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The Sacred Headwaters: The Fight to Save the Stikine, Skeena, and Nassby Wade Davis
Synopses & Reviews
In the rugged northern Rocky Mountains lies a spectacularly beautiful valley, known to the Native peoples as the Sacred Headwaters. There, on the edge of the Spatsizi Wilderness, the Serengeti of North America, three of the continent's most important salmon riversand#151;the Stikine, the Skeena, and the Nassand#151;are born. Now, against the wishes of the Native inhabitants, the government of British Columbia has opened the Sacred Headwaters to industrial development. Imperial Metals proposes an open-pit copper and gold mine, called the Red Chris mine, processing 30,000 tons of ore a day, and Royal Dutch Shell wants to extract coal bed methane gas from an anthracite deposit across an enormous tenure of close to a million acres.
The splendor of the region is portrayed in this collection of photographs by the International League of Conservation Photographers, and by other professionals who have worked here, including Sarah Leen of the National Geographic. Wade Davisand#8217; compelling text describes the regionand#8217;s beauty, the threats to it, and the response of the inhabitants. The inescapable message is that no amount of methane gas can compensate for the sacrifice of a place that could be the Sacred Headwaters for all the peoples of the world.
About the Author
Wade Davis is explorer-in-residence at the National Geographic Society and is the author of numerous books, including One River and The Serpent and the Rainbow. He has lived and worked in the Stikine as a park ranger, guide, and anthropologist since 1978. He and his wife, Gail, own Wolf Creek Lodge, the closest private holding to both the Sacred Headwaters and the proposed site of the Red Chris mine.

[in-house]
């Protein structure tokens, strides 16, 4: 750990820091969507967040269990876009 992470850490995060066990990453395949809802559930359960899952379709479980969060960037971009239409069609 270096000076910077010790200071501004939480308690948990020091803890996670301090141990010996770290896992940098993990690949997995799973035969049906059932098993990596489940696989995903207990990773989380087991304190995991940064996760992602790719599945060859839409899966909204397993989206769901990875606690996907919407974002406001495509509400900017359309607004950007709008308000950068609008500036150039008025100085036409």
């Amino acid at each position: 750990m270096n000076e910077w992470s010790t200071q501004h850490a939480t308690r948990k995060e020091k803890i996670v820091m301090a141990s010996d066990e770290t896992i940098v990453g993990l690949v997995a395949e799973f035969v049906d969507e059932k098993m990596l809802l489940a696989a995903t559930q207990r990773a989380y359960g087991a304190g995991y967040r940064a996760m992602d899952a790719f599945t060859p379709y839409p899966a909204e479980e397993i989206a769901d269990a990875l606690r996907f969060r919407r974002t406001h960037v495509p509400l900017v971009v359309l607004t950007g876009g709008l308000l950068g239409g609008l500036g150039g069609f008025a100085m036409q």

Robert F. Kennedy, Jr. serves as Chief Prosecuting Attorney for the Hudson Riverkeeper and was named one of Time magazine's "Heroes for the Planet" for hisand#160;work inand#160;the fight to restoreand#160;the Hudson River. Kennedy has worked on environmental issues across the Americas and has assisted several indigenous tribes in Latin America and Canada in successfully negotiating treaties protecting traditional homelands.
Carr Clifton, landscape photographer and award-winning documentary filmmaker, has spent thirty years exploring endangered, wild landscapes. A native Californian, Clifton began photographing in 1977 and his portfolio showcases landscapes from Arctic Alaska to the Amazon Basin.
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